Last month Common Sense Advisory put out an excellent report on web-based translation portals, identifying key features based on an in-depth review of two dozen sites. The subtitle was “How Technology Facilitates Better Service Delivery,” clearly advocating the use of these tools – despite the fact that tool deployments and changes are often tricky.
Online portals have come a long way, evolving to meet varying client needs. Below we summarize the major features of current portals and their benefits.
1. Job Submission
This core feature allows buyers to request work, upload files and give project-specific instructions. The benefits of this feature are many, but most importantly, it:
- Standardizes and controls project requests. Since portal forms generate the same information for each project, submitting jobs should be easier than ever. Instructions should be clearer.
- Automates job start.
- Neutralizes timezone concerns. Stakeholders can upload projects any time of day or night.
- Centralizes job requests.
- Automates emails to assign work, providing link to online request.
2. Status Tracking
I don’t know any client who doesn’t want frequent updates about how a job is progressing, and whether there are any issues that would cause problems with the deadline. Portals enable:
- Easy tracking of projects and centralization of information – one click to see all projects!
- Data visibility and transparency.
- The end of an exchange of Excel or Word files in email.
3. File Delivery
If you are submitting jobs online it only makes sense to also receive handbacks that way. A file delivery feature:
- Gets rid of separate FTP or other file exchange services.
- Keeps deliveries all in one place.
- Allows a project manager to accept or reject handoffs via the tool, including providing notes as to why.
4. CMS or TMS Integration
Mature localization buyers expect that vendors, as part of their localization service offering, interact with client CMS systems to access content, and integrate with a TMS to use and manage assets on their behalf. Simply put:
- A CMS integration provides automated file transfer and job creation via a push/pull of content from a CMS. This is best for frequent file handoffs in highly agile programs.
- A TMS automates the management and usage of translation memory and terminology database. Uploading a TM or glossary is no longer part of a standard job submission.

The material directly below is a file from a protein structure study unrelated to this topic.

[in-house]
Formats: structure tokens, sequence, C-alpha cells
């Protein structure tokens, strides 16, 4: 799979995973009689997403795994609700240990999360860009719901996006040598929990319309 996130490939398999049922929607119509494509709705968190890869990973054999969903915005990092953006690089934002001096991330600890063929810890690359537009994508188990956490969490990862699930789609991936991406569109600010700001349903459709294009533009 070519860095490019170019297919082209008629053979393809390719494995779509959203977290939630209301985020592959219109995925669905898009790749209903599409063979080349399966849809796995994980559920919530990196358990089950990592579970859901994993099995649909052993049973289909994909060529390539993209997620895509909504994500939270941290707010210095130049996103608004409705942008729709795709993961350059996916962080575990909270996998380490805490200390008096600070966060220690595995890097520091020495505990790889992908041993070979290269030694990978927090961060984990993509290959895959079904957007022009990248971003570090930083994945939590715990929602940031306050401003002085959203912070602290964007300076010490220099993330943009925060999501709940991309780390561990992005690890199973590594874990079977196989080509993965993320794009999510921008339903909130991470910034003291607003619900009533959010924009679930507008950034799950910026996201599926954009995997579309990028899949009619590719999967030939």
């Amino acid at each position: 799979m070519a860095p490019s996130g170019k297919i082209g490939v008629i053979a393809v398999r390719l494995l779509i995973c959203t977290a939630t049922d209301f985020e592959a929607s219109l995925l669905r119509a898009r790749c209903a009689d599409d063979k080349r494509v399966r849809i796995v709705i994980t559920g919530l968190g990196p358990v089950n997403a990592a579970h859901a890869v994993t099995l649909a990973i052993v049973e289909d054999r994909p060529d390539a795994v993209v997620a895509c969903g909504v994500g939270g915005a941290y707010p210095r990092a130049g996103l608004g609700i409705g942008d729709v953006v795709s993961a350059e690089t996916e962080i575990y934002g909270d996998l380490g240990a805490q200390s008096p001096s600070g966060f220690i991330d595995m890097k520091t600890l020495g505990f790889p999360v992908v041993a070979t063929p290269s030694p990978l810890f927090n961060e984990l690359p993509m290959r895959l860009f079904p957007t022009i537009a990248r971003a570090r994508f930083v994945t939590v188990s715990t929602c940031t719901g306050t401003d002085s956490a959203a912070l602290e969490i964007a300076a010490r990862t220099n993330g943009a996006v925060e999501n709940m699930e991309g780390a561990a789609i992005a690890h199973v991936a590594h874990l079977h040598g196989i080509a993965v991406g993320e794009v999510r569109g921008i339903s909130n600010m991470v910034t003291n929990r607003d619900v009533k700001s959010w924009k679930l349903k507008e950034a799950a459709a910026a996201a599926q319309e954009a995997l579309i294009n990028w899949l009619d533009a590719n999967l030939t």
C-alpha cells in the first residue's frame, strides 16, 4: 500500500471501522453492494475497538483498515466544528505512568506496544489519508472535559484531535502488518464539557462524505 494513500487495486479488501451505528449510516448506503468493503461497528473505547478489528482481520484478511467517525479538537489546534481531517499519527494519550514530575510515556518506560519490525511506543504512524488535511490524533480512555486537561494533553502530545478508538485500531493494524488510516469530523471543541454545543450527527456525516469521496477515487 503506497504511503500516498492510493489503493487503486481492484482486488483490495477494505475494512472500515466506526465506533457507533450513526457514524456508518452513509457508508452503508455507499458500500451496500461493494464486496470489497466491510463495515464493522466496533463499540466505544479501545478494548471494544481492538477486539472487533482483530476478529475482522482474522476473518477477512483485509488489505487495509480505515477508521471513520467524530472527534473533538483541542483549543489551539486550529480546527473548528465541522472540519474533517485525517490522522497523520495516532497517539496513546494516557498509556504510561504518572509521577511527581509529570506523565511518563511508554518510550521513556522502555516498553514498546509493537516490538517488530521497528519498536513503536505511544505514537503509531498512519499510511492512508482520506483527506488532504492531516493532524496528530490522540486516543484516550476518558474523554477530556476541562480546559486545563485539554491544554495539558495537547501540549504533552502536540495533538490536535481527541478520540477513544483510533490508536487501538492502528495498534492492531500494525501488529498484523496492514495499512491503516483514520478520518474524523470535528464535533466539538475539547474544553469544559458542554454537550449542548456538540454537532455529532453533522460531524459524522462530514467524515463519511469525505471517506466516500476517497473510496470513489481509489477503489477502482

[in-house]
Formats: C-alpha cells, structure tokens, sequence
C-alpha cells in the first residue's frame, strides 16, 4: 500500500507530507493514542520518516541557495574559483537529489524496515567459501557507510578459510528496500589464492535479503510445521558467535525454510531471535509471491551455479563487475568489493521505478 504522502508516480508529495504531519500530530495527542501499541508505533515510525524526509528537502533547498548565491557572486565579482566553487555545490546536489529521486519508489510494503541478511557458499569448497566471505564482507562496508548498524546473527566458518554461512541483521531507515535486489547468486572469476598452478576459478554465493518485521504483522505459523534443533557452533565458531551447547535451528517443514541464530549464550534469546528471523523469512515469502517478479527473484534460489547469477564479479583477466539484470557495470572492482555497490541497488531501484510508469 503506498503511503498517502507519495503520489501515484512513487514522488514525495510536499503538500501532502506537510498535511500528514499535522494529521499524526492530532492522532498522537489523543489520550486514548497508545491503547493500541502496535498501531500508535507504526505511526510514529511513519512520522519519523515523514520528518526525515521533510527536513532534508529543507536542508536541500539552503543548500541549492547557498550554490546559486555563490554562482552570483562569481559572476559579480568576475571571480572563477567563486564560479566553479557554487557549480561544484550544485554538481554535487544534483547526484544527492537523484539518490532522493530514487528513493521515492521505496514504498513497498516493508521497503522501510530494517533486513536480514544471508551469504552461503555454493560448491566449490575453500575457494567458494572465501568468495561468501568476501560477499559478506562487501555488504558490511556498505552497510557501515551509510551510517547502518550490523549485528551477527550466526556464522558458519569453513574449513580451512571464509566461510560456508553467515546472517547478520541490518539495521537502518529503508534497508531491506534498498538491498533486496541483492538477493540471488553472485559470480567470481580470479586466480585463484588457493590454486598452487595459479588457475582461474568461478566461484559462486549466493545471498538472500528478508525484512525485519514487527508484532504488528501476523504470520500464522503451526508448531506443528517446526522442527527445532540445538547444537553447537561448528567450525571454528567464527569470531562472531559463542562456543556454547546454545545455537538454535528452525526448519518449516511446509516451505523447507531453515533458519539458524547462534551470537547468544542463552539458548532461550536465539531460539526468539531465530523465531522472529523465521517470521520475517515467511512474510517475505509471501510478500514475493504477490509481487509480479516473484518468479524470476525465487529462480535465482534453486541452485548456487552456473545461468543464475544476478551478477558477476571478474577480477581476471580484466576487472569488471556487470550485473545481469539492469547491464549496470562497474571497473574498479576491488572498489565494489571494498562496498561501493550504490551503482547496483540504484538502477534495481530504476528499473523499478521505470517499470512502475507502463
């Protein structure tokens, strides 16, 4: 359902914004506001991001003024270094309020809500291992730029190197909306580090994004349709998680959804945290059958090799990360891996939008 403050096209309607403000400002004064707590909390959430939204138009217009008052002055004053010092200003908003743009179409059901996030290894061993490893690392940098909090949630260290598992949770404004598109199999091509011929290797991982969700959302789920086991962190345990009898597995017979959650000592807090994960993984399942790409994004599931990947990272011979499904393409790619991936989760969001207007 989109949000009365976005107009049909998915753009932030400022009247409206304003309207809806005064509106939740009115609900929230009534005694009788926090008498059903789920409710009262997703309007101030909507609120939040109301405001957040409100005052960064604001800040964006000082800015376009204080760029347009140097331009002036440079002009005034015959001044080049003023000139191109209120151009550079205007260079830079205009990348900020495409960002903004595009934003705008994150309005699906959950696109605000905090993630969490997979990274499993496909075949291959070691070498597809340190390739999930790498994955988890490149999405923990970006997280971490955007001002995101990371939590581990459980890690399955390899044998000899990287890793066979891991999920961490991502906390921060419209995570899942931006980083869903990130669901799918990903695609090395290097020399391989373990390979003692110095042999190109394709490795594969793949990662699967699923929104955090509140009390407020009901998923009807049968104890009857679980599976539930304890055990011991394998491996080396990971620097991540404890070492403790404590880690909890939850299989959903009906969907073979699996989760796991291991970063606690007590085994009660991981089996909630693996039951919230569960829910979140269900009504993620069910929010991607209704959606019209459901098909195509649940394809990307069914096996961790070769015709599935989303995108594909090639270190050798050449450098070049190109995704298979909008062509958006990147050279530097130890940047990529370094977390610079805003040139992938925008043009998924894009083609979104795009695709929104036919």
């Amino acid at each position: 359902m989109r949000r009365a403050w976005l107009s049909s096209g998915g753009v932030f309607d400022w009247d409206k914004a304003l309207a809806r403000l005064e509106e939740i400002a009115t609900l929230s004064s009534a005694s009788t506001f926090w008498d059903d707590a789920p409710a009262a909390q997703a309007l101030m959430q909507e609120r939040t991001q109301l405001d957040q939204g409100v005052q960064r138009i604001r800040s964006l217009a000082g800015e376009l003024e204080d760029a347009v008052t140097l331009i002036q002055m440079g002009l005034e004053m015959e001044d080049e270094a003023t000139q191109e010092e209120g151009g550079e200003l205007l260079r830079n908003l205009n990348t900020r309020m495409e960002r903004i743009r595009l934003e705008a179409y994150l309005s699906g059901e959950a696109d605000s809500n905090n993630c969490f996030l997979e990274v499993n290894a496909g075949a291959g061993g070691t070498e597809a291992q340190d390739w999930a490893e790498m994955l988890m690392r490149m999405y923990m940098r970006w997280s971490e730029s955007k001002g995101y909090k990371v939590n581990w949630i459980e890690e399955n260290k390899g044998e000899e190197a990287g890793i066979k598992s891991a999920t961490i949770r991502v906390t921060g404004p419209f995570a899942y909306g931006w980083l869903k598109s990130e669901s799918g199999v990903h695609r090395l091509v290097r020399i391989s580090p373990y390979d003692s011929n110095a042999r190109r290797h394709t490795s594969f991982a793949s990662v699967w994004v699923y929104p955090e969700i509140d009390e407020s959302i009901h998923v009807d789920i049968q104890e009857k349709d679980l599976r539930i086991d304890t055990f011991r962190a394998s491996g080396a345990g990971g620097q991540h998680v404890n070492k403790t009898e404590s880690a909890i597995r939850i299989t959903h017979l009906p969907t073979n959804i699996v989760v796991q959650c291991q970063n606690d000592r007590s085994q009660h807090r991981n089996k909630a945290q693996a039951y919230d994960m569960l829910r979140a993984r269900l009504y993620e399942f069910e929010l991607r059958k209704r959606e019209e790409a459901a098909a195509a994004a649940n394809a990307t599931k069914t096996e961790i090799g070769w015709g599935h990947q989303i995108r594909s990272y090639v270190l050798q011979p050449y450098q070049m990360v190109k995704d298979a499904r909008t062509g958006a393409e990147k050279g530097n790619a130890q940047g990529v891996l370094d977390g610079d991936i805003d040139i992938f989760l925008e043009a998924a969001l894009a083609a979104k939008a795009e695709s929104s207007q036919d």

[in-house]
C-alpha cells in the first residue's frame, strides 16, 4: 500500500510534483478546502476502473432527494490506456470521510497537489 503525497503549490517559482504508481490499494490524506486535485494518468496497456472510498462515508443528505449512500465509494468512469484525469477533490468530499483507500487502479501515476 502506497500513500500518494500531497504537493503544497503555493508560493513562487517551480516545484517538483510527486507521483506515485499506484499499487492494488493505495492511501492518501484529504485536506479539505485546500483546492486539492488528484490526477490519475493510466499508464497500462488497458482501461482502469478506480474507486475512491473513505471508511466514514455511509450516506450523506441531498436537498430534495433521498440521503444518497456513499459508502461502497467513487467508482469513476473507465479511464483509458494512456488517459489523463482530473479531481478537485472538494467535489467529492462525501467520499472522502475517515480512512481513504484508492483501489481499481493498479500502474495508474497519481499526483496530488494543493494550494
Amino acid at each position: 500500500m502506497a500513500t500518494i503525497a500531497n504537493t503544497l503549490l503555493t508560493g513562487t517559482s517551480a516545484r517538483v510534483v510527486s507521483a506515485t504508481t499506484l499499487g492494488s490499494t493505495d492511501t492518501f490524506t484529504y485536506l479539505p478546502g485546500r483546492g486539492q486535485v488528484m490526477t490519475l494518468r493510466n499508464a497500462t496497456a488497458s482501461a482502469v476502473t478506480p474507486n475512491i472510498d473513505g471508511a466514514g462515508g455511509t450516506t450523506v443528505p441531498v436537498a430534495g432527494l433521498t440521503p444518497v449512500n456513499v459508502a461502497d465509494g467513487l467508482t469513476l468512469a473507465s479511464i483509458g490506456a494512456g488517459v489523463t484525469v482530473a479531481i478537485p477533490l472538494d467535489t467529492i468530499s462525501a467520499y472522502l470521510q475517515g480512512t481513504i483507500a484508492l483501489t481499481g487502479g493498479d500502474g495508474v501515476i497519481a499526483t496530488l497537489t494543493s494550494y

Race to Get a Portal…or Not?
Portals are meant to push greater efficiency, centralization, communication, transparency of production steps and status and manageability. Portals can drive the trifecta that buyers always demand: faster TAT, lower costs, and higher quality. So why aren’t all buyers in a hurry to get one?
Well, deploying any new tool demands time, money, and stakeholder agreement. It may even require a behavioral change or learning curve on the part of the users. Selection can also be challenging: there are a great many portals out there. One size does not fill all. Also, features vary considerably: for example, some tools are more feature-rich than others, some tools are unnecessarily complicated, and others are too simple.
They make great sense for some buyers, but at Moravia we agree with CSA that deploying a portal may not be desirable for all – such as those who prefer email communications, those who have multiple vendors and do not want one portal per vendor, and/or those who have a very small volume of projects. However, for the right buyer, the benefits listed above can outweigh the disadvantages. All this needs to be sorted out before you grab onto the nearest shiny portal.
The CSA report also nicely describes the various scenarios for portal choice and implementation by LSPs. At Moravia, we have adopted a technology-agnostic strategy throughout our history (25 years this year!): we have good knowledge of and we support a wide range of commercial or custom online portals. We can work with any of these if they are used by our clients. We can help enterprises decide on the most important features, and then move on to implement, customize and fine-tune such portals and the processes behind them so that they work optimally for each client.
But in all other scenarios, we enable customers to utilize our Symfonie workflow system and its online portal functionality. Symfonie is built on our long experience and our vision for what a practical, efficient, and no-nonsense workflow system and online portal should do. We love it, and our customers do as well. If you work with Moravia and are not yet on Symfonie, get in touch.
But whatever system you use, we see the adoption of online portals only increasing. They are invaluable in transaction-based translation models – for companies that deal with a high number of smaller, infrequent, discreet jobs, as well as in the translation business based on relationship and long-term collaboration.
After all, the trend here is also towards translation projects that are broken down into smaller pieces and that require faster turnaround times. Microtranslations are the new reality, with smaller chunks and the move from project drops to drips of content or even or just streaming translations. This is very much like streaming video – a constant flow of content requiring translation that comes in torrents or in a continuous flow. And this is practically unthinkable without a sound workflow and online functionality.
Have you deployed a portal to manage localization projects? What benefits do you enjoy?